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NT Australia


Darwin - Landfall Back Next
Darwin is the capital of the Northern Territory.  It is also the only town (city) of any size along the northern coast of Australia.  As such, it is the major shipping and commerce port for all of the northern half of the country west of Cape York.  This may sound impressive, but you have to remember that even though we are talking a land area about the same as the entire plains region of the US, there are only about 1 million people half of whom live within a few hours drive of Darwin.

Darwin and the surrounding suburbs look like any other port and fishing town.  There are memorials everywhere to both the world-war II attacks by the Japanese and the destruction caused by Cyclone Tracy in 1974.  These two events seem to be the only significant points in the areas history.

The commerce in town supports the government functions and a fairly large backpacker community.  The backpackers (predominantly 20 something Europeans) use Darwin as a jumping off point for travel to the many scenic parks in the area, trips to Ayers Rock and exiting Australia for Indonesia.  Sitting in the side walk cafes, you could mistake Darwin for a refugee centre for Northern European homeless.   You hear Dutch, German, Danish, Swedish and occasionally a little English from a horde of blonde haired youth with packs on their backs.  Something as an American I have not seen before in such numbers.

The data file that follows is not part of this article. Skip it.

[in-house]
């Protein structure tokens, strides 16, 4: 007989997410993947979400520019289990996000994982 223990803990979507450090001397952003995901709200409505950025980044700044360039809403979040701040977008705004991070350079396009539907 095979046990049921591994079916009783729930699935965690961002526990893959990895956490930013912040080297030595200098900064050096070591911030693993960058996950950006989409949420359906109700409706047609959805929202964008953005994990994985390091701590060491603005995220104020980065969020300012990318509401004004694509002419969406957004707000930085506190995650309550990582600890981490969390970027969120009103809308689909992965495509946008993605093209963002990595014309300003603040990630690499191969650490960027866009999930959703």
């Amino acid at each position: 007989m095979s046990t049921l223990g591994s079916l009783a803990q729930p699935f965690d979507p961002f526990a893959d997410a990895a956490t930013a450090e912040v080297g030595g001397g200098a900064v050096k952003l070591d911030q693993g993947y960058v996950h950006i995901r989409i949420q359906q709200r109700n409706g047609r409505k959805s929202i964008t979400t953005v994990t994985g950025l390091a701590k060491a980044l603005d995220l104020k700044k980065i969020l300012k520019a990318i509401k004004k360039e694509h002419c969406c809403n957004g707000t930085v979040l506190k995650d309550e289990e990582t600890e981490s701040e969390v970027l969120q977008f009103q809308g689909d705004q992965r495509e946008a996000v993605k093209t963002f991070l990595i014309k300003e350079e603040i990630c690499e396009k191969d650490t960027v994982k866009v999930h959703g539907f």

Our approach to Darwin was very uneventful.  I was a little bit disappointed though, I had been told that the Australian Coast Watch would fly over us, demanding radio contact and query us as to our intentions, where we had been, who was on board, etc.  Not only were we not contacted, I didn't even see a Coast Watch plane until I was just north of Cairns on the east coast.  We could have been a freighter full of illegal immigrants and nobody would have known.

On arrival at Darwin though, the customs officers more than made up for this oversight.  The check in procedure included the usual paperwork, quarantine taking off the boat anything that looked edible (particularly fruit, vegetables, meat, and anything with milk in it), including our 6 boxes of Paul's (made in Australia) UHT milk, and immigration checks.  Customs then brought in a sniffer dog that went through the entire boat. This is where the problems started.

Apparently, Dave D. is something of a party animal back home, not that I would ever accuse him of doing anything illegal.  It seems that he may at one time worn a pair of shorts to a social function back in Vermont where substances that are considered controlled in Australia had been present.  This left a residual odor on them that the dog very quickly detected.  When the customs officers asked Dave if he had ever been around such substances as this might explain the dog's reaction, he put on his best innocent face and said "Oh no, I would never do anything like that!"  That was all customs needed to rip the entire boat apart.   They emptied every locker, opened every container, and removed every cover plate on the entire boat. 

It took them about two hours before they left us with a well ruffled boat.  On leaving, one of the customs officers turned to us and said "OK, you win, we can can't find anything, just for my knowledge, where did you hide it?"   I still wonder if that line has ever worked?  Is anyone really that stupid?  Probably, especially if they are in the drug trade.

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Last modified: February 01, 2009